Aronstein learned many financial lessons before starting Marketfield. He left Comstock Partners and unsuccessfully tried to run a paper mill in Maine. He also attempted to start a private bank. Though those lessons were costly (eating up a large portion of Aronstein’s savings), few fund managers can claim to have dabbled in running a series of small businesses. Aronstein concedes that his string of entrepreneurial failures proved he was destined to be a money manager. But he also believes that through his tribulations, he gained valuable insight into the bounded rationality of the human persona, which he believes far too few investors comprehend. For example, when he was investigating a mining-rights sale in rural Appalachia, an investor raised his hand during the presentation and asked if there was an a long-short fund. But like much of Aronstein’s career, it had to be different. The common vehicle at the time, for a long-short fund was a hedge fund. Hedge funds, in Aronstein’s mind, shouldn’t be exclusive to institutional and high-net-worth investors, especially for strategies such as long-short equity. If a fund is going to trade highly liquid assets, why shroud those trades behind a veil? As such, the duo launched the Marketfield Fund in July 2007, named after a tiny alleyway off of Wall Street, where their first office was located. (They ended up establishing an offshore fund for non-U.S. investors in April 2, 2008, but Aronstein insists that it is run on equal footing to the mutual fund, without performance fees.) Since Marketfield’s birth, nearly 50 long-short mutual funds have followed in its footsteps.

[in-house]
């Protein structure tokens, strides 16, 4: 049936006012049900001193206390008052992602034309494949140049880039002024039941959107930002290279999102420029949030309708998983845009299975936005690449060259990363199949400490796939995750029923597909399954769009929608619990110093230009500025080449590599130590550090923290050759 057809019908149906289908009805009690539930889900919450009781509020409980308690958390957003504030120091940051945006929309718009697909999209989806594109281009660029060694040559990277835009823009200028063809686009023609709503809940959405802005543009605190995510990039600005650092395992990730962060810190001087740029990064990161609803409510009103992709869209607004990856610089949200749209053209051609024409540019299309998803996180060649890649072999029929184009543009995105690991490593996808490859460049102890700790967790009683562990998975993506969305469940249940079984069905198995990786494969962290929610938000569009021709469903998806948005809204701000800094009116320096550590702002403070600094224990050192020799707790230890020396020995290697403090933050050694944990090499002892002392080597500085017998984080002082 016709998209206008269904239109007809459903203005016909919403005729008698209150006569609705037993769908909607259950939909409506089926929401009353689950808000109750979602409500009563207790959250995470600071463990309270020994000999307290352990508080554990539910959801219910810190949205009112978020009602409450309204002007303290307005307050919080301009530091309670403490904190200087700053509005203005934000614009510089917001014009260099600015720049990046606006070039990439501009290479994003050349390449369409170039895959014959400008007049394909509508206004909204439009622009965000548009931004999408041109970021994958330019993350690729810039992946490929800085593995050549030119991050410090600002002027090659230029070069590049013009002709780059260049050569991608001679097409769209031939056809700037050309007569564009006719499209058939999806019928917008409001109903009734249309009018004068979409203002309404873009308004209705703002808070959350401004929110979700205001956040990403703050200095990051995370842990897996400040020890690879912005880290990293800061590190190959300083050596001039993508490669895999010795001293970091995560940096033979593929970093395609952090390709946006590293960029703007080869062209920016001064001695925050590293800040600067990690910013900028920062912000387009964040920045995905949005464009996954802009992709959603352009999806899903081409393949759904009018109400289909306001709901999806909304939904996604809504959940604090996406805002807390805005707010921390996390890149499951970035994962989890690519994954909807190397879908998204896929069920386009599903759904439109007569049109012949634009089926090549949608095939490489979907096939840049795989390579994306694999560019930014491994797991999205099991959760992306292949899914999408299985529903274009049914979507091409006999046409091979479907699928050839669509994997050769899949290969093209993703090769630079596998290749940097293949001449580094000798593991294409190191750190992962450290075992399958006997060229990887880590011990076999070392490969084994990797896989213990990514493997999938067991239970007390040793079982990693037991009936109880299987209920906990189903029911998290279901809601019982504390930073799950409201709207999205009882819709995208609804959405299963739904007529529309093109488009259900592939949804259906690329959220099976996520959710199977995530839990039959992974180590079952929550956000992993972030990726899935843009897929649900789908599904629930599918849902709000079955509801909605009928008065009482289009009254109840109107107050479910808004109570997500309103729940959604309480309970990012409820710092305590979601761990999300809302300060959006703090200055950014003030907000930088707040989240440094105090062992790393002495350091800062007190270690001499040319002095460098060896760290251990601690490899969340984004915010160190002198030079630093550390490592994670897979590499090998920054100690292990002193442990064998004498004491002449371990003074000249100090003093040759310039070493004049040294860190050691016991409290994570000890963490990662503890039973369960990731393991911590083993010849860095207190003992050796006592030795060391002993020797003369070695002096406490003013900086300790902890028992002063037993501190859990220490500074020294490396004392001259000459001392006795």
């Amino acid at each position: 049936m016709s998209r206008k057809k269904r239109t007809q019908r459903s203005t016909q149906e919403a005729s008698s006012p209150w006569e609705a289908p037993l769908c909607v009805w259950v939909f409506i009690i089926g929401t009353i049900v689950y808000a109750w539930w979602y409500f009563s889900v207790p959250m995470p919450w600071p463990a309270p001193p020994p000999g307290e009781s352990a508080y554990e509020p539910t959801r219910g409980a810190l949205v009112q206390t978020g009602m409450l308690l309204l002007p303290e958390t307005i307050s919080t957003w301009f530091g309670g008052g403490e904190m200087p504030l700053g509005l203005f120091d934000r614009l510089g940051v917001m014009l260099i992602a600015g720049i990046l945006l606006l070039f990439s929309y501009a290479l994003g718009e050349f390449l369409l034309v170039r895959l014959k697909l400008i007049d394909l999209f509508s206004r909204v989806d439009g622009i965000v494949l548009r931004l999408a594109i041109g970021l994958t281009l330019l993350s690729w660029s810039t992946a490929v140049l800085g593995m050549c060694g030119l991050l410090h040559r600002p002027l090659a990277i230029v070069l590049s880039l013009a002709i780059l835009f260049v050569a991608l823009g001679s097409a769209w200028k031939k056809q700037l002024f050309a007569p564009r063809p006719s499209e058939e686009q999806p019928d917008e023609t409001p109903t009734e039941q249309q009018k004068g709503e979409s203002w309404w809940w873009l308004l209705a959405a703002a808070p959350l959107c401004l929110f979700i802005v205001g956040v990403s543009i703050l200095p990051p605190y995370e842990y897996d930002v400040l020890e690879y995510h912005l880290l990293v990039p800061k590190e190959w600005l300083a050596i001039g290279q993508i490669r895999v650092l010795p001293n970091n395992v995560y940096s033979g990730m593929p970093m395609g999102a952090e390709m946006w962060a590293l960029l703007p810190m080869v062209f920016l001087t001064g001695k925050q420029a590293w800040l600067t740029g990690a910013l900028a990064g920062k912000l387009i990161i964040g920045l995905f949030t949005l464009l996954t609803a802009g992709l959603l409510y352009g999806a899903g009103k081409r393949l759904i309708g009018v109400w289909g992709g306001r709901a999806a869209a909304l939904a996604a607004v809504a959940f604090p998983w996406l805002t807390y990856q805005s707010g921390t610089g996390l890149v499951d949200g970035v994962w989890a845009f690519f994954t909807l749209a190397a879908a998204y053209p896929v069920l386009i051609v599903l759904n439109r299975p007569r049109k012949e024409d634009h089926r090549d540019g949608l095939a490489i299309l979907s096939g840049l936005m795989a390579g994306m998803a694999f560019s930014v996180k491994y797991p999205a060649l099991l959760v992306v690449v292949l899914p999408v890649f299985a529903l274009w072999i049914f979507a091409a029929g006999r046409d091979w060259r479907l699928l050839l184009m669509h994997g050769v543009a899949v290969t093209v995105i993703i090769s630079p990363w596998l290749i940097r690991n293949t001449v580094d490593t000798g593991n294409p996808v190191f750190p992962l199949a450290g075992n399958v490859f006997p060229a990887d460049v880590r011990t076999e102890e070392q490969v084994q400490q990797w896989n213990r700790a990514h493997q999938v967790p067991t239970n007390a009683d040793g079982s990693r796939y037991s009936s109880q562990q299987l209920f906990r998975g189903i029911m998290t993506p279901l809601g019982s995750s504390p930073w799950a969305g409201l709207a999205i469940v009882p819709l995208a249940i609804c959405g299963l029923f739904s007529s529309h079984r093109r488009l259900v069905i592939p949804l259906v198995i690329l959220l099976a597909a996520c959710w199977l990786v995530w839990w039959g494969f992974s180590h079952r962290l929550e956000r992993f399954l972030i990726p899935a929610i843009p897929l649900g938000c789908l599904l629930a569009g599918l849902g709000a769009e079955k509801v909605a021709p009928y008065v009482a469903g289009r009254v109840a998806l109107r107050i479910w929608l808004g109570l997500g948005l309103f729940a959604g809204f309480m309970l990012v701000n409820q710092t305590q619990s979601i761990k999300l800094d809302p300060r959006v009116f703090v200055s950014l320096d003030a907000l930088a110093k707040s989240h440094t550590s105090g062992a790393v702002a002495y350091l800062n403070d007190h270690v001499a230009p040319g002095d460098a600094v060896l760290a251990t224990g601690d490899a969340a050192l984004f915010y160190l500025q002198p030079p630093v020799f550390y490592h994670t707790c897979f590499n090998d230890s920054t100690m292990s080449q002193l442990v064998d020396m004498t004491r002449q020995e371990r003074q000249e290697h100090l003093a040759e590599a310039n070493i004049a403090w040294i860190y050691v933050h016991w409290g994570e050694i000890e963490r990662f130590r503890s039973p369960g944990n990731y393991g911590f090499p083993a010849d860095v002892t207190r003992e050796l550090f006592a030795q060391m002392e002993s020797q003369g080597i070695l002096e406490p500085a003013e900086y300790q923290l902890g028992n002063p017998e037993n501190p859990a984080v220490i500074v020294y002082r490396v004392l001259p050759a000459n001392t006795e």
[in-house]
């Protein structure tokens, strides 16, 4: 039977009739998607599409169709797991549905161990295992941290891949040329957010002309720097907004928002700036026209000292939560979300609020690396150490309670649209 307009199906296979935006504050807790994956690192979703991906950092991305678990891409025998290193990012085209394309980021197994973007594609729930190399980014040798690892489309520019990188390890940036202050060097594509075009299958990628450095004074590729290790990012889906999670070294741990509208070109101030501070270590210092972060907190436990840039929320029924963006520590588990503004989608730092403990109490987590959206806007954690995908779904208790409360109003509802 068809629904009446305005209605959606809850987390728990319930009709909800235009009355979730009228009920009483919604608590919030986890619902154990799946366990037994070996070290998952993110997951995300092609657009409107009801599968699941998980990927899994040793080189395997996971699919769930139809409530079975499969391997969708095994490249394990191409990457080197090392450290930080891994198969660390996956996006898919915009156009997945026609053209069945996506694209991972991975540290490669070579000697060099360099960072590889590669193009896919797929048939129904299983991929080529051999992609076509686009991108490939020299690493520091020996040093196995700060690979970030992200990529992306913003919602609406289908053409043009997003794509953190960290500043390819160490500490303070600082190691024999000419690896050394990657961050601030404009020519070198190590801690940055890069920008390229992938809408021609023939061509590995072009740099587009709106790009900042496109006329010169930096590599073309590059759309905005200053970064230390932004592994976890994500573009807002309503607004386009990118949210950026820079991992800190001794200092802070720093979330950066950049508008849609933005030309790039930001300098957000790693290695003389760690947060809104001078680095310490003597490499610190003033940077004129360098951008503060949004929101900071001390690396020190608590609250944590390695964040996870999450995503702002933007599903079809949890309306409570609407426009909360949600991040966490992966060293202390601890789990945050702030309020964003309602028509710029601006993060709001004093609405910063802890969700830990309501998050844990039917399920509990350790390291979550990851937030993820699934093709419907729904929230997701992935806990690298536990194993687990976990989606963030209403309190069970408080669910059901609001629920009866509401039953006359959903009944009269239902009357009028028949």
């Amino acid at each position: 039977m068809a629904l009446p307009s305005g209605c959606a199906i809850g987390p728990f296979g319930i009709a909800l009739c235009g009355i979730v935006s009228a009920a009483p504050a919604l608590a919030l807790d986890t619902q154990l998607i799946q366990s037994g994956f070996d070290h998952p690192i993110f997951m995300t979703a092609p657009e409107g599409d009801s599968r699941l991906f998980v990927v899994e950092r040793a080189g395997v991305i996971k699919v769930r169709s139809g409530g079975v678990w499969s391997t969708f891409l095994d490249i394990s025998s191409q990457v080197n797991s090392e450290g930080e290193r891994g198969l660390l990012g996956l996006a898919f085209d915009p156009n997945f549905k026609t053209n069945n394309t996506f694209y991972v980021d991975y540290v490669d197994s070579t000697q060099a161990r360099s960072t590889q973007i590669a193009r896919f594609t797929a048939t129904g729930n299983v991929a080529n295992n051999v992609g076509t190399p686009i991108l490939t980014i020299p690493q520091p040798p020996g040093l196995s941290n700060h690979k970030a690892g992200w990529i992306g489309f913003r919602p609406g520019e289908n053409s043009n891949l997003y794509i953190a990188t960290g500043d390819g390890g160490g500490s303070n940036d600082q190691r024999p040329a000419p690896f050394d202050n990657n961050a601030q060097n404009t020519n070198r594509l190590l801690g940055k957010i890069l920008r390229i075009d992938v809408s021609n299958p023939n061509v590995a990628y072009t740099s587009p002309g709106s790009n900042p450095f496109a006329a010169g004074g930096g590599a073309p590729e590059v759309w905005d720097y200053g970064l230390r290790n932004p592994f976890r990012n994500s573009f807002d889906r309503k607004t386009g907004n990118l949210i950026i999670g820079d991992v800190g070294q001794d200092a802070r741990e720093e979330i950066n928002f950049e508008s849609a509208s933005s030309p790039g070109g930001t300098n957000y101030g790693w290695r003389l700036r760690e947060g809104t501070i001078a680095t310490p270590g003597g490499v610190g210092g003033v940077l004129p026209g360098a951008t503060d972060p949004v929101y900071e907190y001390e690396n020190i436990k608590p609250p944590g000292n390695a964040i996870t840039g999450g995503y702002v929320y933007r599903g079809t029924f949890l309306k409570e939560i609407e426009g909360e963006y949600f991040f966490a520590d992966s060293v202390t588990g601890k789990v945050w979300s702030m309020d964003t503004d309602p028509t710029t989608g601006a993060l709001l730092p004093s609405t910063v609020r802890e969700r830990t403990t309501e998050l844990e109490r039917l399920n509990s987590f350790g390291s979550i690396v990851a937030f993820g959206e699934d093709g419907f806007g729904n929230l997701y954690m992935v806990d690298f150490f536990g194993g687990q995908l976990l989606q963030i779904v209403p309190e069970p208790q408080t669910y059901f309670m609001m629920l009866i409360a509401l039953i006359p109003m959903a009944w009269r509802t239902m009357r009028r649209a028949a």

Like Flying a Plane
Marketfield’s COO, Myles Gillespie, joined Aronstein and Shaoul in 2007. Gillespie is an experienced pilot, and Aronstein and Gillespie frequently fly together. Aronstein trusts Gillespie’s piloting abilities, not because he’s fairly experienced, he says, but because Gillespie knows the bounds of his capabilities, often overstating his limitations. If it looks like rain, they stay grounded. Aronstein, too, understands the need to remain grounded. He knows his strengths (which is clearly on the macro side) and avoids the “heavy” bottom-up number crunching (such as scrutinizing accounting statements).
Aronstein acknowledges that he has made mistakes along the way. He was early on his bullish homebuilders call, and he tripped up on long positions in Green Mountain Coffee Roasters GMCR and OpenTable OPEN. His firm recently hired research director David Johnson to help Aronstein pick individual names to match his macro views. Aronstein and Johnson select stocks by identifying what is changing in today’s world and then hone in on the companies that will meet tomorrow’s challenges. As of Jan. 31, for example, the fund held a 1.82% stake in Priceline PCLN, as more consumers are realizing they can save money by bundling their flight and hotel bookings. Another example is Amazon.com AMZN.
Just the Beginning
The journey of Aronstein and Marketfield isn’t over. The firm is relatively young, and assets are matriculating. Marketfield Fund will likely remain a diamond in the rough for sometime though, as investors slowly discover alternative strategies. The next time someone proclaims to have the next great hidden investment idea, remember that sometimes the greatest opportunities are found in the most obvious of places.